Emmanuel Macron, the French president, has vowed to continue with economic reforms begun since taking office in 2017, but has not confirmed he will run for re-election next April, despite his lead in polls and widespread expectations that he will run for a second term.
In a two-hour televised interview on TF1 on Wednesday night, Macron defended his four-and-a-half-year presidential record in the face of the Covid-19 pandemic, launching reforms to liberalize the economy and fight anti-government yellow vests demonstrations, as well as responding to attacks by Islamist extremists.
He said he had learned to love the French more than ever, but he also admitted that he often made mistakes. “I’m wrong, yes, many,” said Macron, who has been accused by his rivals in the past of being an arrogant president of the rich. “I try not to repeat them.”
Opposition politicians immediately criticized Macron and TF1 for what they portrayed as a mild interview that allows him to present arguments for re-election without officially announcing his campaign.
“It’s propaganda broadcast by the candidate,” said Eric Ciotti of the right-wing Les Républicains, whose candidate shows that he has a chance to defeat Macron. “Elysée panicked over the candidacy Valerie Pécresse, ”Ciotti said in a debate on TF1 shortly after the interview.
Jordan Bardella from Marine Le PenHis far-right Rassemblement National called Macron a “complacent” president who was clearly a candidate. Boris Vallaud of the Socialist Party said the interview, which is said to be about where France is going, means “having heard a lot about where Macron is with himself”.
Macron defended the need to modernize France’s expensive pension systems – significant reforms suspended during the pandemic – by simplifying 42 different regimes, but accepted that his plan to replace them with a single system had raised too many concerns and would have to be changed.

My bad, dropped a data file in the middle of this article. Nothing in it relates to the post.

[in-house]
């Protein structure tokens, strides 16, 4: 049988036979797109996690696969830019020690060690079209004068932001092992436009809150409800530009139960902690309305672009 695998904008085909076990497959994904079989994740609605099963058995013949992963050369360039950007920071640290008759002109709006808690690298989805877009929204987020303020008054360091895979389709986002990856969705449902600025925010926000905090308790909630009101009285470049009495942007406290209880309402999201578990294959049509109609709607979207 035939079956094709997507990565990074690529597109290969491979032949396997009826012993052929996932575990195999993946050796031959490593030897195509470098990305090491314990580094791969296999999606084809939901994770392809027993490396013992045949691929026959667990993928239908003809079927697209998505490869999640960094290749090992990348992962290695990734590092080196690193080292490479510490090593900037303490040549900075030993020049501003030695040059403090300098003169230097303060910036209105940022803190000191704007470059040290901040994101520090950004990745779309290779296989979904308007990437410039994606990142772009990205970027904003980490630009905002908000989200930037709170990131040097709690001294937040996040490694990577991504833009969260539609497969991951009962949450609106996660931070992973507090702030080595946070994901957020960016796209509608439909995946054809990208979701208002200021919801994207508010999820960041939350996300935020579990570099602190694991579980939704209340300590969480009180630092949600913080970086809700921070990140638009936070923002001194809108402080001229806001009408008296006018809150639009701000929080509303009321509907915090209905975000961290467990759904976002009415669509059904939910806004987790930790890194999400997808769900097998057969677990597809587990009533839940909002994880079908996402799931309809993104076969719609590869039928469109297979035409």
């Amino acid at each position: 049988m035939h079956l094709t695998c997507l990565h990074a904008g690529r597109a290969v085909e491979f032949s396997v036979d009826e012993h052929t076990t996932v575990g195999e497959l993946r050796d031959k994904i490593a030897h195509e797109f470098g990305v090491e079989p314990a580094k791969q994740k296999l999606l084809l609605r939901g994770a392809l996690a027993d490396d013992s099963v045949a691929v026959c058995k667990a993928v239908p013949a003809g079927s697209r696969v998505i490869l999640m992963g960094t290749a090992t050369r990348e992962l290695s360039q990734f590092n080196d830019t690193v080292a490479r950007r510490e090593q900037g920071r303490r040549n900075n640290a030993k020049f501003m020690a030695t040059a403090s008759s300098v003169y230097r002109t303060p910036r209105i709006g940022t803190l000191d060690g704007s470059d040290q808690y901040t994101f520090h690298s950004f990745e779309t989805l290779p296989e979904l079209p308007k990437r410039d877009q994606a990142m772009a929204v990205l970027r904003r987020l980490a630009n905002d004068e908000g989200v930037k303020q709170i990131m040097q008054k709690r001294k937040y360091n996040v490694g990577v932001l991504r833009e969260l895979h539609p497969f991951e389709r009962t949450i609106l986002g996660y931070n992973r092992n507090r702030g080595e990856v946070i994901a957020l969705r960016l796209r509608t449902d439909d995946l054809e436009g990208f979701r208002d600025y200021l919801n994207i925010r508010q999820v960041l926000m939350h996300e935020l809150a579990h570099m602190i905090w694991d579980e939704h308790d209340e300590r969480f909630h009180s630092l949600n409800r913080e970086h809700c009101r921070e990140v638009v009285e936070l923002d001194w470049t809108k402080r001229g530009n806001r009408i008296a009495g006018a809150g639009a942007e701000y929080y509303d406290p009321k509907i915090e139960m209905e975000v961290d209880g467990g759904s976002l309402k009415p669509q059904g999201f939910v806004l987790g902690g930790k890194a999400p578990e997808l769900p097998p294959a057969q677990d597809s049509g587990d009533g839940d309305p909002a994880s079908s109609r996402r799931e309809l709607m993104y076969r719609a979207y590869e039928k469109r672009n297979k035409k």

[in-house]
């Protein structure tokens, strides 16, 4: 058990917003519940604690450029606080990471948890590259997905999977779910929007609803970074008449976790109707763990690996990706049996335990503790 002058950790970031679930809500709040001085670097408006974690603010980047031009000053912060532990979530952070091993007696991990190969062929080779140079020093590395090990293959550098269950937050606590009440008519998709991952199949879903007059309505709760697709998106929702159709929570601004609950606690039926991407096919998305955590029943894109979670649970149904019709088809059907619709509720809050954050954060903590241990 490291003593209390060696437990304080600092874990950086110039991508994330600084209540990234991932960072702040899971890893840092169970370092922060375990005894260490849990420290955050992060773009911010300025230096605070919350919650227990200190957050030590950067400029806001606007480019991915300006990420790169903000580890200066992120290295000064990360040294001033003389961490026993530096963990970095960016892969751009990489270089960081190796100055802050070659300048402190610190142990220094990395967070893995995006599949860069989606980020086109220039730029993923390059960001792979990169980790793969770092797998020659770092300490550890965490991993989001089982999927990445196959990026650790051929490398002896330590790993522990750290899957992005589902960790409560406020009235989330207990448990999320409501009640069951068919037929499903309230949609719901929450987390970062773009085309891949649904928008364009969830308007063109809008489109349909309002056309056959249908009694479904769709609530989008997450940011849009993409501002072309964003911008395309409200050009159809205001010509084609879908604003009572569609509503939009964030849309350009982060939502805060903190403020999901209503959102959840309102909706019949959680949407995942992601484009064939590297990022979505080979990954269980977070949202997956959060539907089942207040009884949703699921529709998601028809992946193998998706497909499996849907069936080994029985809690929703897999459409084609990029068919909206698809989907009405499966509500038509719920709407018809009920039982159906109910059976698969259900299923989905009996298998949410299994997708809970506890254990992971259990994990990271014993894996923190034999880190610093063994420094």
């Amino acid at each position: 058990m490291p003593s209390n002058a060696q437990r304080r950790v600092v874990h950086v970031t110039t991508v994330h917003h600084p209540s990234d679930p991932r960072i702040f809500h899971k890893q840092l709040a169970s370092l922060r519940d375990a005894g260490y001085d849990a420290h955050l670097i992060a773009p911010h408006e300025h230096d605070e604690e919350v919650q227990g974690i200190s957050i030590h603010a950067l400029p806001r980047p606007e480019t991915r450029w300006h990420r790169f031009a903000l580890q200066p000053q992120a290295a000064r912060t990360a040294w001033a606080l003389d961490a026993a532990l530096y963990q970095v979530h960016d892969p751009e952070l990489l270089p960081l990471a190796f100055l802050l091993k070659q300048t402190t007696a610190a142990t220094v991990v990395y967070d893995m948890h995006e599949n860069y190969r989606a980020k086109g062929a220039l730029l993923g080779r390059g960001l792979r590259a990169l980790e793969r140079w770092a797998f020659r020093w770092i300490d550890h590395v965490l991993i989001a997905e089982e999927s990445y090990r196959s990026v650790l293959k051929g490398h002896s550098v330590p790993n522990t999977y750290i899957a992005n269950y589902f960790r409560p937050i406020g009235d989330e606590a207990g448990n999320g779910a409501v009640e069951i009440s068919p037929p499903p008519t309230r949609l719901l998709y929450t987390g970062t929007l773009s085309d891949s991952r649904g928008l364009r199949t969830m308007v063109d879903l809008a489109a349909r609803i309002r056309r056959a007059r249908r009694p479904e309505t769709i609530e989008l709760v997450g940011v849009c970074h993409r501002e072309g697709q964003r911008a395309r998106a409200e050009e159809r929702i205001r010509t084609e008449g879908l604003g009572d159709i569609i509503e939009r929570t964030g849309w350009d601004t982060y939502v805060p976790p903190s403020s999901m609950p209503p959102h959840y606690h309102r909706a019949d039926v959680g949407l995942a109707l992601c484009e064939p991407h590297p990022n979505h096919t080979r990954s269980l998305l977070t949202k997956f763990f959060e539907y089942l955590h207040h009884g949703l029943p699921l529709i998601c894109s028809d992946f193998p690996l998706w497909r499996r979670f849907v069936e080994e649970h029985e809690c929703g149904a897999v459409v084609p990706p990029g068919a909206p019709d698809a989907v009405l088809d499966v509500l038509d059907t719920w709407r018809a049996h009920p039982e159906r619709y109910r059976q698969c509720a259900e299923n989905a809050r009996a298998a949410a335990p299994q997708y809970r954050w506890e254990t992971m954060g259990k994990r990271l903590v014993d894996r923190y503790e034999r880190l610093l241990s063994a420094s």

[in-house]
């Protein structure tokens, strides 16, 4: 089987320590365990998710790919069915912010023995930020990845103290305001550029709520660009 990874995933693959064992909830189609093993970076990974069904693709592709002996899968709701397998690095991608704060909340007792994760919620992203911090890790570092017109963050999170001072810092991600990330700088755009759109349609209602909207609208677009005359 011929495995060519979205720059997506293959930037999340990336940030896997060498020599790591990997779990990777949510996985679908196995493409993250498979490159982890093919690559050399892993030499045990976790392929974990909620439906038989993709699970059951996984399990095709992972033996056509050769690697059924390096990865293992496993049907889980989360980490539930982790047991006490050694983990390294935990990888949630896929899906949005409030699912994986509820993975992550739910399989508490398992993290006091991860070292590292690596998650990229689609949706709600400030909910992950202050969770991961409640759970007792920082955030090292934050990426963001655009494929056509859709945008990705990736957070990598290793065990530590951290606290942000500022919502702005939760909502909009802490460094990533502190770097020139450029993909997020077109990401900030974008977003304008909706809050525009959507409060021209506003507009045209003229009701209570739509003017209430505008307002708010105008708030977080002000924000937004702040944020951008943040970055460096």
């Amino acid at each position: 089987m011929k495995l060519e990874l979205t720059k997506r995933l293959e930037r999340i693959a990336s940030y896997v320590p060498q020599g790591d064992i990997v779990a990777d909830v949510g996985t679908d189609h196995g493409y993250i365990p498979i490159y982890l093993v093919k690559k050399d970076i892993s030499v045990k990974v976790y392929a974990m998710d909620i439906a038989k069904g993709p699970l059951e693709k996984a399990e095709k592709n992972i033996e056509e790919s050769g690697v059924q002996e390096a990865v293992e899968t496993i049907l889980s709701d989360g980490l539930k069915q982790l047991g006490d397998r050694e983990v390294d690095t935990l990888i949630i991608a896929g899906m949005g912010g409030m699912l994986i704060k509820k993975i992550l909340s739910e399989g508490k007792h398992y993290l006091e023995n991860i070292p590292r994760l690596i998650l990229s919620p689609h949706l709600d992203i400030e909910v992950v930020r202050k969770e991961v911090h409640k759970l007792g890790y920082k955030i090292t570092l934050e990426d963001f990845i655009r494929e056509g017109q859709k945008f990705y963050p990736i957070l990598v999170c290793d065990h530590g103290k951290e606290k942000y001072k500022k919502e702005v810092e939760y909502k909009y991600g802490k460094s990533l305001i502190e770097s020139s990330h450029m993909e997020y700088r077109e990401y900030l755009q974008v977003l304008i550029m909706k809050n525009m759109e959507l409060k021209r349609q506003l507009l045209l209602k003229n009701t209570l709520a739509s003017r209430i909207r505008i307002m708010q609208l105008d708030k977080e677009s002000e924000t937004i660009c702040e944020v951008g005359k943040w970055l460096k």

He also said an increase in the retirement age from 62 is inevitable to ensure pensions are sustainable. “We all have to be ready for the idea of working longer,” he said.
Macron’s opponents on the right and far right, including the polemicist against immigration Eric Zemmour, have made immigration and law and order the most prominent themes of the campaign so far, prompting Macron to reaffirm his determination to “control” immigration without completely stopping it, as promised by some of his rivals.
“There has never been immigration,” Macron said. “Yes, we have a management problem. [But] we need this immigration of workers, in a limited, selective and controlled way to start our economy. ”
A poll published Wednesday by Harris Interactive for Challenges magazine gave Macron the lead in voting for the first round of the presidential election, with 24 per cent, followed by Pécresse with 17 per cent, Le Pen with 16 and Zemmour with 15.